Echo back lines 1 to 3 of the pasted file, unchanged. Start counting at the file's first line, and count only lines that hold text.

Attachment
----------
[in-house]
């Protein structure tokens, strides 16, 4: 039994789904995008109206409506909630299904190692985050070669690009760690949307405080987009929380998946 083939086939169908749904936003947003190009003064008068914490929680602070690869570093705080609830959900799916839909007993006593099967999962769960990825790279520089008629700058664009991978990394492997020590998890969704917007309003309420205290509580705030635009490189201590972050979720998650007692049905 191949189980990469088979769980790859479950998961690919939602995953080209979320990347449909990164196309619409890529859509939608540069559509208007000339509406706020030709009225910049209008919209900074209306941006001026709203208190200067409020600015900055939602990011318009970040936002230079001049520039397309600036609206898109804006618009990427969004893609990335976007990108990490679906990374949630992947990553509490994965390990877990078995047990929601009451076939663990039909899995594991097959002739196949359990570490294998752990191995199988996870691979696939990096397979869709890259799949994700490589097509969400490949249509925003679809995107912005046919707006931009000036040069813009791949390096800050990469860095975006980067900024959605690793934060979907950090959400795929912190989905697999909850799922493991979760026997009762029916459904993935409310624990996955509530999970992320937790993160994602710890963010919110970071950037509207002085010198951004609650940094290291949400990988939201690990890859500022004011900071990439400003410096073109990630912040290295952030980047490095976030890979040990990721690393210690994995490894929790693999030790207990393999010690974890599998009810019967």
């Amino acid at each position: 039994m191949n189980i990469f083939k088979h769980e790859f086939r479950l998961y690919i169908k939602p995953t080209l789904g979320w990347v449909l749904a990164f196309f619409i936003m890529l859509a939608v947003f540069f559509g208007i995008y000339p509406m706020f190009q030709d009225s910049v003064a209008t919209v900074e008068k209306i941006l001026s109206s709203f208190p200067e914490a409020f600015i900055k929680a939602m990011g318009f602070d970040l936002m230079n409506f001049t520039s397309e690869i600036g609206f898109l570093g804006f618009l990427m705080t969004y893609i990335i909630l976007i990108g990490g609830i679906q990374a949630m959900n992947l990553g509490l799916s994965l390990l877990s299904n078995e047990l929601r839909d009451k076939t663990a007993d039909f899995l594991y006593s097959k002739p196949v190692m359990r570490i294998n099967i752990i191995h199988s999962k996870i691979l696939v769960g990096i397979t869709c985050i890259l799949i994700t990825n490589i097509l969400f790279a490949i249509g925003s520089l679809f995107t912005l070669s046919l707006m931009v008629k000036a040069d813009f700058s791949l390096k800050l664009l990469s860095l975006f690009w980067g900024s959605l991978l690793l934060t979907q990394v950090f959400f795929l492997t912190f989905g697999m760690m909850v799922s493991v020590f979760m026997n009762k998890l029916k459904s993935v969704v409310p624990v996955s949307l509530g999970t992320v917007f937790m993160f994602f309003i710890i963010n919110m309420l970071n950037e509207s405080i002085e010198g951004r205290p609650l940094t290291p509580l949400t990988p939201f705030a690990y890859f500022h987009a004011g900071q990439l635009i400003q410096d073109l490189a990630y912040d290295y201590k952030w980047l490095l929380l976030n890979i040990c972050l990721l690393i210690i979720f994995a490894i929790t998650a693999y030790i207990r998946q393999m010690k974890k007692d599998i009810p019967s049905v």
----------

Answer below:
[in-house]
């Protein structure tokens, strides 16, 4: 039994789904995008109206409506909630299904190692985050070669690009760690949307405080987009929380998946 083939086939169908749904936003947003190009003064008068914490929680602070690869570093705080609830959900799916839909007993006593099967999962769960990825790279520089008629700058664009991978990394492997020590998890969704917007309003309420205290509580705030635009490189201590972050979720998650007692049905 191949189980990469088979769980790859479950998961690919939602995953080209979320990347449909990164196309619409890529859509939608540069559509208007000339509406706020030709009225910049209008919209900074209306941006001026709203208190200067409020600015900055939602990011318009970040936002230079001049520039397309600036609206898109804006618009990427969004893609990335976007990108990490679906990374949630992947990553509490994965390990877990078995047990929601009451076939663990039909899995594991097959002739196949359990570490294998752990191995199988996870691979696939990096397979869709890259799949994700490589097509969400490949249509925003679809995107912005046919707006931009000036040069813009791949390096800050990469860095975006980067900024959605690793934060979907950090959400795929912190989905697999909850799922493991979760026997009762029916459904993935409310624990996955509530999970992320937790993160994602710890963010919110970071950037509207002085010198951004609650940094290291949400990988939201690990890859500022004011900071990439400003410096073109990630912040290295952030980047490095976030890979040990990721690393210690994995490894929790693999030790207990393999010690974890599998009810019967």
């Amino acid at each position: 039994m191949n189980i990469f083939k088979h769980e790859f086939r479950l998961y690919i169908k939602p995953t080209l789904g979320w990347v449909l749904a990164f196309f619409i936003m890529l859509a939608v947003f540069f559509g208007i995008y000339p509406m706020f190009q030709d009225s910049v003064a209008t919209v900074e008068k209306i941006l001026s109206s709203f208190p200067e914490a409020f600015i900055k929680a939602m990011g318009f602070d970040l936002m230079n409506f001049t520039s397309e690869i600036g609206f898109l570093g804006f618009l990427m705080t969004y893609i990335i909630l976007i990108g990490g609830i679906q990374a949630m959900n992947l990553g509490l799916s994965l390990l877990s299904n078995e047990l929601r839909d009451k076939t663990a007993d039909f899995l594991y006593s097959k002739p196949v190692m359990r570490i294998n099967i752990i191995h199988s999962k996870i691979l696939v769960g990096i397979t869709c985050i890259l799949i994700t990825n490589i097509l969400f790279a490949i249509g925003s520089l679809f995107t912005l070669s046919l707006m931009v008629k000036a040069d813009f700058s791949l390096k800050l664009l990469s860095l975006f690009w980067g900024s959605l991978l690793l934060t979907q990394v950090f959400f795929l492997t912190f989905g697999m760690m909850v799922s493991v020590f979760m026997n009762k998890l029916k459904s993935v969704v409310p624990v996955s949307l509530g999970t992320v917007f937790m993160f994602f309003i710890i963010n919110m309420l970071n950037e509207s405080i002085e010198g951004r205290p609650l940094t290291p509580l949400t990988p939201f705030a690990y890859f500022h987009a004011g900071q990439l635009i400003q410096d073109l490189a990630y912040d290295y201590k952030w980047l490095l929380l976030n890979i040990c972050l990721l690393i210690i979720f994995a490894i929790t998650a693999y030790i207990r998946q393999m010690k974890k007692d599998i009810p019967s049905v």